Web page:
When It Comes To Dating, There Are No Do-Overs

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It’s a truth universally acknowledged that dating is almost exactly like job hunting. Think about it. You sign up for some websites that plan to hook you up with prospectives whose needs match your interest and with whom you feel you could form a mutually beneficial partnership. You reach out and put in applications that detail your stats and your history — what baggage you bring — and then you wait to hear if they are interested. Eventually you get that joyous email or phone call to set a date to meet up.

You meet, you chat, you get to know each other and then you wait for them to call. During the excruciating interim, you first ask yourself: “Am I allowed to call them? What are the rules here?” You wait hours and then days just for a simple sign that they had a fun time to and you’re a strong enough candidate for the position, and your self-interested composure quickly devolves into, “WHY WAS I NOT GOOD ENOUGH? I SPEAK THREE LANGUAGES AND DOUBLE MAJORED. WHY DON’T YOU LIKE ME? WHAT’S WRONG WITH ME?”

Note: This internal monologue may include: Crying, sweating, drunk dialing your potential employer, drinking, crying while eating, crying while eating sorbet (which has less calories), giving it up and just eating ice cream, thinking in all caps, watching Honey Boo Boo for no reason, Facebooking your exes, swearing at nothing and masturbating while eating. It’s a dark time.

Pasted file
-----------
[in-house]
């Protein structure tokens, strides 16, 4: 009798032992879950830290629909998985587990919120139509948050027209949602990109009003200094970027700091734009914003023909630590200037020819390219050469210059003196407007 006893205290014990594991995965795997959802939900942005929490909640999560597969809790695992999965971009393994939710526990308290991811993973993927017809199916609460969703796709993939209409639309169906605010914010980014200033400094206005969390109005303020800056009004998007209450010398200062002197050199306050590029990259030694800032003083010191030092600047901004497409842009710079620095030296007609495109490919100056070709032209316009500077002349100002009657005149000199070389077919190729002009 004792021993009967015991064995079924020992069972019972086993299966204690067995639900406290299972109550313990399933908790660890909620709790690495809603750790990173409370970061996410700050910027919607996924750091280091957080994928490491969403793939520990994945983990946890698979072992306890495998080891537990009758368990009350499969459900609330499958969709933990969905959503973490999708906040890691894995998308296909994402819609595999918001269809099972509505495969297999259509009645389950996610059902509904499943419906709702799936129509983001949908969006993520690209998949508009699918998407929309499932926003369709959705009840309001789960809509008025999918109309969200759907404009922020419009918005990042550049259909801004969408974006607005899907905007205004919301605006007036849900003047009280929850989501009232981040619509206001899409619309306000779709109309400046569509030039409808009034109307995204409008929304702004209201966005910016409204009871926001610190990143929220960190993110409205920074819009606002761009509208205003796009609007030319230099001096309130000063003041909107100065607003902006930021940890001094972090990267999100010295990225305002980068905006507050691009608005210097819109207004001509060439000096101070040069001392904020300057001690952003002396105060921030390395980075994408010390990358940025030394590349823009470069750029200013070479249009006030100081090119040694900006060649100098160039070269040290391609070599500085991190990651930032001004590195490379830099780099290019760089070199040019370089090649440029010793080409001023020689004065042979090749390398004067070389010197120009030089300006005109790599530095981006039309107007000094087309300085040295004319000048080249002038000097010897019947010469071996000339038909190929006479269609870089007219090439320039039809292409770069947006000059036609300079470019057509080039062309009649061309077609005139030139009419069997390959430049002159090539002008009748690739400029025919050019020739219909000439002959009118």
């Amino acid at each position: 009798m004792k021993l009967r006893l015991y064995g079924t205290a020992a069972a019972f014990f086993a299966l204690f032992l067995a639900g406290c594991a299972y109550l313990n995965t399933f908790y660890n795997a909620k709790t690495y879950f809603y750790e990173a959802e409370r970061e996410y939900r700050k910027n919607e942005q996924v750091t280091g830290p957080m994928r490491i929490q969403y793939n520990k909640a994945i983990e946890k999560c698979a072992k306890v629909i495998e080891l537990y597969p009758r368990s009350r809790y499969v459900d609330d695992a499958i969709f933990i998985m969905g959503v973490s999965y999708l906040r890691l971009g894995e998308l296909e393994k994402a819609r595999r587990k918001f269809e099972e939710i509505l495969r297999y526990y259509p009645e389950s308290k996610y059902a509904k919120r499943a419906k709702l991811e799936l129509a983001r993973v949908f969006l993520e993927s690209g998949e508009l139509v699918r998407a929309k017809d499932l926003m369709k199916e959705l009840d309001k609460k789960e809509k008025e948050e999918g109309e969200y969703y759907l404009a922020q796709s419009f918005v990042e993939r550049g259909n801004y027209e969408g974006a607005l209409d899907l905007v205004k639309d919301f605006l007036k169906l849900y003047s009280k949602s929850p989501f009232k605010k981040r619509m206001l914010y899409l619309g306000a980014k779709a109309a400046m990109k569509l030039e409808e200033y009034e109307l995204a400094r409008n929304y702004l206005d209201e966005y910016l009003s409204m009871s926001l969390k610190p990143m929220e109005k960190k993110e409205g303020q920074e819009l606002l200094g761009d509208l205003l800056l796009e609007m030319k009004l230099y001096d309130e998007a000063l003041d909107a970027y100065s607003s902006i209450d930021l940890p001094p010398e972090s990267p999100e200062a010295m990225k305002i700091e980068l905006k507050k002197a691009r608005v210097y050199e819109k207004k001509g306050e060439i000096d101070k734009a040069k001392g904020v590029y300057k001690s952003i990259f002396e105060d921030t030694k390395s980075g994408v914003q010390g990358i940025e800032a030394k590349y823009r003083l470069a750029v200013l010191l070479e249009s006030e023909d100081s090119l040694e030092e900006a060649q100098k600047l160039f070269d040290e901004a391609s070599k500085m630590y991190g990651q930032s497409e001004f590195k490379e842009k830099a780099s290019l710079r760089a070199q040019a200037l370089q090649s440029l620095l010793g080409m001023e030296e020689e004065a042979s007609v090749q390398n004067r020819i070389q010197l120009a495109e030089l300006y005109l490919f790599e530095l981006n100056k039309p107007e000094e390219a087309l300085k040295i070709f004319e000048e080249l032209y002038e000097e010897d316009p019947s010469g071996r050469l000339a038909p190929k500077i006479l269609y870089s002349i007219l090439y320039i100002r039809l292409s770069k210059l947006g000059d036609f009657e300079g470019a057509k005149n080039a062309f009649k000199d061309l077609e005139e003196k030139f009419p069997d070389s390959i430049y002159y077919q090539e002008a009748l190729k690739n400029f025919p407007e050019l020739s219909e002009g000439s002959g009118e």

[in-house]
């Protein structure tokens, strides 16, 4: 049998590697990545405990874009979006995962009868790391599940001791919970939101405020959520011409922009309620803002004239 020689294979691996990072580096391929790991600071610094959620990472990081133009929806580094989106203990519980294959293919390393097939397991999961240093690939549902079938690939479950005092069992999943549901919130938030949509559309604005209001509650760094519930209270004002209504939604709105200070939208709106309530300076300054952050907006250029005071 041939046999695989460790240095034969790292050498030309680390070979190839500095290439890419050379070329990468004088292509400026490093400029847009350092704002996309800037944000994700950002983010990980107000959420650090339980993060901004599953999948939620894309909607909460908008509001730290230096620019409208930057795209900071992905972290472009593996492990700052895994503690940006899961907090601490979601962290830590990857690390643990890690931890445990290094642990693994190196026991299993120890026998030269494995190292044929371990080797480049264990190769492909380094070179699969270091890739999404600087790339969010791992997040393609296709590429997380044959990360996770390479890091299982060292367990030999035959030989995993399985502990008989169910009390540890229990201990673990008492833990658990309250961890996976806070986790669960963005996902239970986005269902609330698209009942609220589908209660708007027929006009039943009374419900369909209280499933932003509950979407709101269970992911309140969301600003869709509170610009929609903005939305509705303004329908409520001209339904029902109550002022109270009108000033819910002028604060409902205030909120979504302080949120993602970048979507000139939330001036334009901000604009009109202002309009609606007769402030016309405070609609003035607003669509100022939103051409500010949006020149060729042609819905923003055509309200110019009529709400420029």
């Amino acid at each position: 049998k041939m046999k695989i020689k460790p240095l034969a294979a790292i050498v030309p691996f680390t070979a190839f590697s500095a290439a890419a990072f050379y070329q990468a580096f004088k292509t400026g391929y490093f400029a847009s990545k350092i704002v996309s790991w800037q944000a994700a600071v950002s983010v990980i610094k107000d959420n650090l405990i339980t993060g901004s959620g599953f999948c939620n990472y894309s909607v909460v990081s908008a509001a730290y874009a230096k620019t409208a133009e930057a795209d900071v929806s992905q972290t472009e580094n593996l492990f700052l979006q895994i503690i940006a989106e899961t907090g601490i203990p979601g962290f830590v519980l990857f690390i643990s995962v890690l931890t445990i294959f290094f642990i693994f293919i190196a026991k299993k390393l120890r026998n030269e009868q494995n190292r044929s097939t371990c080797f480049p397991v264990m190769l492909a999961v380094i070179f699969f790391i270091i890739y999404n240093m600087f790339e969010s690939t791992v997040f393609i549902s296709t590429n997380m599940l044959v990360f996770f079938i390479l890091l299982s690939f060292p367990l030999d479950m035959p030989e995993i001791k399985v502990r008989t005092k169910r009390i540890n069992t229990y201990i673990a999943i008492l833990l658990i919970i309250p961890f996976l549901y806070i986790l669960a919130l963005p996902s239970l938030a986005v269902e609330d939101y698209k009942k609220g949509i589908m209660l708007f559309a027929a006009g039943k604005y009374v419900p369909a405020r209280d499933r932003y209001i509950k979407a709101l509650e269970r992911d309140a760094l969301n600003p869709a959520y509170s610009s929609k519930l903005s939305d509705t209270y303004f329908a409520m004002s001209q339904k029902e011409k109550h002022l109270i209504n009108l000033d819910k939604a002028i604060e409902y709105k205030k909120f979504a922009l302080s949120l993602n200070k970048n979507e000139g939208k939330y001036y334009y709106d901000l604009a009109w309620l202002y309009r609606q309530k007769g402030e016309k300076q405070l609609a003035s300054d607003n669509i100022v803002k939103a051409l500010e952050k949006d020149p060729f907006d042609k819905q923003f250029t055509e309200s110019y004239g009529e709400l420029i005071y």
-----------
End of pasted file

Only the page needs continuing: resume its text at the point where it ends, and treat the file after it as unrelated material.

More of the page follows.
However, some of us are in an even worse game. You hang out once and things go well. You can tell they’re into you, and you know you’ve got this if you want it. You could meet up until both of you decide to make it official, and they make an offer that you logically consider and then decide not to refuse, but the question is: Is this what you really want? Is this what you dreamed of? You know you could be happy there, but this isn’t what you saw yourself doing. Is this company really your type? Are you really a…customer service girl?

A friend of mine, who we’ll call Tako with a “K,” has been working at the same company for 15 years. She’s a well-known writer in Chicago and runs her own ludicrously popular blog, and colleagues often ask why she keeps the job. Why would Tako work for “this dude” when it’s clearly not what she wants to do with her life? Tako told me it’s because her boss is incredibly supportive of her and her work, and at the end of the day, that’s what’s most important to her. Sure, it’s not the job a million girls wanted, but it pays the bills and gives her stability and respect. It also helps Tako do what she really loves, write, so it’s kind of a win-win.

My mother always told me that real relationships aren’t the cancan dance of romance we’re told to expect. There’s a reason that Julia Roberts romcoms always end when the couple gets together, because the rest isn’t so glamorous. It’s hard to moon over paying the bills or wiping the other person’s butt when they’re ninety and they don’t remember your name, so we don’t have that many romances about commitment. We don’t romanticize the guy we didn’t have to hold out for, the one whose affection wasn’t so much like a Gabriel Garcia Marquez novel but more a warm pair of socks. We like the waiting games and the heartache, because it feels like we’ve earned it. What’s love without pain?